Luther and the Reformation: eBook

This eBook from the Gutenberg Project consists of approximately 145 pages of information about Luther and the Reformation:.


We may not limit Providence.  The work was to be done.  Every interest of the world and of the kingdom of God demanded it.  And if there had been no Luther at hand, some one else would have been raised up to serve in his place.  But there was a Luther, and, as far as human insight can determine, he was the only man on earth competent to achieve the Reformation.  And he it was who did achieve it.

Looked at in advance, perhaps no one would have thought of him for such an office.  He was so humbly born, so lowly in station, so destitute of fortune, and withal so honest a Papist, that not the slightest tokens presented to mark him out as the chosen instrument to grapple with the magnitudinous tyranny by which Europe was enthralled.

But “God hath chosen the weak things of the world to confound the things that are mighty.”  Moses was the son of a slave.  The founder of the Hebrew monarchy was a shepherd-boy.  The Redeemer-King of the world was born in a stable and reared in the family of a village carpenter.  And we need not wonder that the hero-prophet of the modern ages was the son of a poor toiler for his daily bread, and compelled to sing upon the street for alms to keep body and soul together while struggling for an education.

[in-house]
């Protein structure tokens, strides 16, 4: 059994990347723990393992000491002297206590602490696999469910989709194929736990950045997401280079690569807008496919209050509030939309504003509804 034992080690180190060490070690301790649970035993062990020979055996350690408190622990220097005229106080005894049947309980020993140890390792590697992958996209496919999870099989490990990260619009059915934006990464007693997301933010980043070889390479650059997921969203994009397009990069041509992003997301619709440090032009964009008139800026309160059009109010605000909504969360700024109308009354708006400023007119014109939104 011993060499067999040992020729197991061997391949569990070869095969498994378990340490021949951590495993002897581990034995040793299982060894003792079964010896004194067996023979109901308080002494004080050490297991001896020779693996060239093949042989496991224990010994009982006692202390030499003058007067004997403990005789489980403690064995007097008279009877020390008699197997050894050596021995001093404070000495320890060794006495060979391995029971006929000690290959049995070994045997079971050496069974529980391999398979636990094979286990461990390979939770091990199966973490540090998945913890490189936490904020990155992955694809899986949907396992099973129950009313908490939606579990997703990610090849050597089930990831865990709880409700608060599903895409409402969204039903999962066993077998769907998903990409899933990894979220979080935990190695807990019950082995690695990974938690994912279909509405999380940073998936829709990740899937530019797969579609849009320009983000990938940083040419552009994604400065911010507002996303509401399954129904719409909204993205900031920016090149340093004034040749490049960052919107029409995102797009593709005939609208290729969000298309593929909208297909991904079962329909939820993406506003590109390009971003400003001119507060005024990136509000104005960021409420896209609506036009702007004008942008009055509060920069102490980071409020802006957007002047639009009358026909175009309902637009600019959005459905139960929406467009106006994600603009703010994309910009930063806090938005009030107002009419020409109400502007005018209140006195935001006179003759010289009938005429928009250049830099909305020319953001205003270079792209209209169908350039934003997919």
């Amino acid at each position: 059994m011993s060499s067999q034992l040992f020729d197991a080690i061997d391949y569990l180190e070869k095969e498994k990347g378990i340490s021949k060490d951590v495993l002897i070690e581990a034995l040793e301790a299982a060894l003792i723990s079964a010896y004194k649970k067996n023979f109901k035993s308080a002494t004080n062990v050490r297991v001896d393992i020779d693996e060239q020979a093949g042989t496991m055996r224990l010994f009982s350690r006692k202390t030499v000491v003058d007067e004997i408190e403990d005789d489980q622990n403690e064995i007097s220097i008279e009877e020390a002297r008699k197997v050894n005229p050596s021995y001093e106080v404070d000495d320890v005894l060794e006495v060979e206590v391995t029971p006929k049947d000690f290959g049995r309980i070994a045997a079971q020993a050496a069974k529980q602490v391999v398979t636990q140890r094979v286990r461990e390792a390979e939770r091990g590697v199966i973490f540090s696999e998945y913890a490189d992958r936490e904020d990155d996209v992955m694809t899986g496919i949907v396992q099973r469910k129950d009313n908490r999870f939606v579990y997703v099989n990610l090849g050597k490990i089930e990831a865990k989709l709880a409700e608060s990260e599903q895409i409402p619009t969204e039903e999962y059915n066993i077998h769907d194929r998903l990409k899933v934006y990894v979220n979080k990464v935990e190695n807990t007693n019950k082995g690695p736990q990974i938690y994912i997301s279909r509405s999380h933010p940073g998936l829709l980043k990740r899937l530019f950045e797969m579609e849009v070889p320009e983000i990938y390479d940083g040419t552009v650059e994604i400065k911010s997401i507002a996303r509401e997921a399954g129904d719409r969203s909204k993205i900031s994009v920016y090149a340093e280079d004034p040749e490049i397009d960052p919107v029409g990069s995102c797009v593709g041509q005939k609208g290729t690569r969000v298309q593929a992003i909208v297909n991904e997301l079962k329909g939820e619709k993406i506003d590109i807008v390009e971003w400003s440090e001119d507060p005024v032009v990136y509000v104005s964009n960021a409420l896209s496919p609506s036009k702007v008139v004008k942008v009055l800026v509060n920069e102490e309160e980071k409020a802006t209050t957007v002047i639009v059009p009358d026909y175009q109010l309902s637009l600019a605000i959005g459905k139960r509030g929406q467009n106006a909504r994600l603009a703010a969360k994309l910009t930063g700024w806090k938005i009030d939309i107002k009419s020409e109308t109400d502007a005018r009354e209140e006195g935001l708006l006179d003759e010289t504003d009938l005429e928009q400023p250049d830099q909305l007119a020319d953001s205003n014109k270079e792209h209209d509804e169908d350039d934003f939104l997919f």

It has been the common order of Providence that the greatest lights and benefactors of the race, the men who rose the highest above the level of their kind and stood as beacons to the world, were not such as would have been thought of in advance for the mighty services which render their names immortal.  And that the master spirit of the great Reformation was no exception all the more surely identifies that marvelous achievement as the work of an overruling God.


Luther was a Saxon German—­a German of the Germans—­born of that blood out of which, with but few exceptions, have sprung the ruling powers of the West since the last of the old Roman emperors.  He came out of the bosom of the freshest, strongest, and hardiest peoples then existing—­the direct descendants of those wild Cimbrian and Teutonic tribes who, even in their heathenism, were the most virtuous, brave, and true of all the Gentiles.

Nor was he the offspring of enfeebled, gouty, aristocratic blood.  He was the son of the sinewy and sturdy yeomanry.  Though tradition reports one of his remote ancestors in something of imperial place among the chieftains of the semi-savage tribes from which he was descended, when the period of the Reformation came his family was in like condition with that of the house of David when the Christ was born.  His father and grandfather and great-grandfather, he says himself, were true Thuringian peasants.


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Luther and the Reformation: from Project Gutenberg. Public domain.
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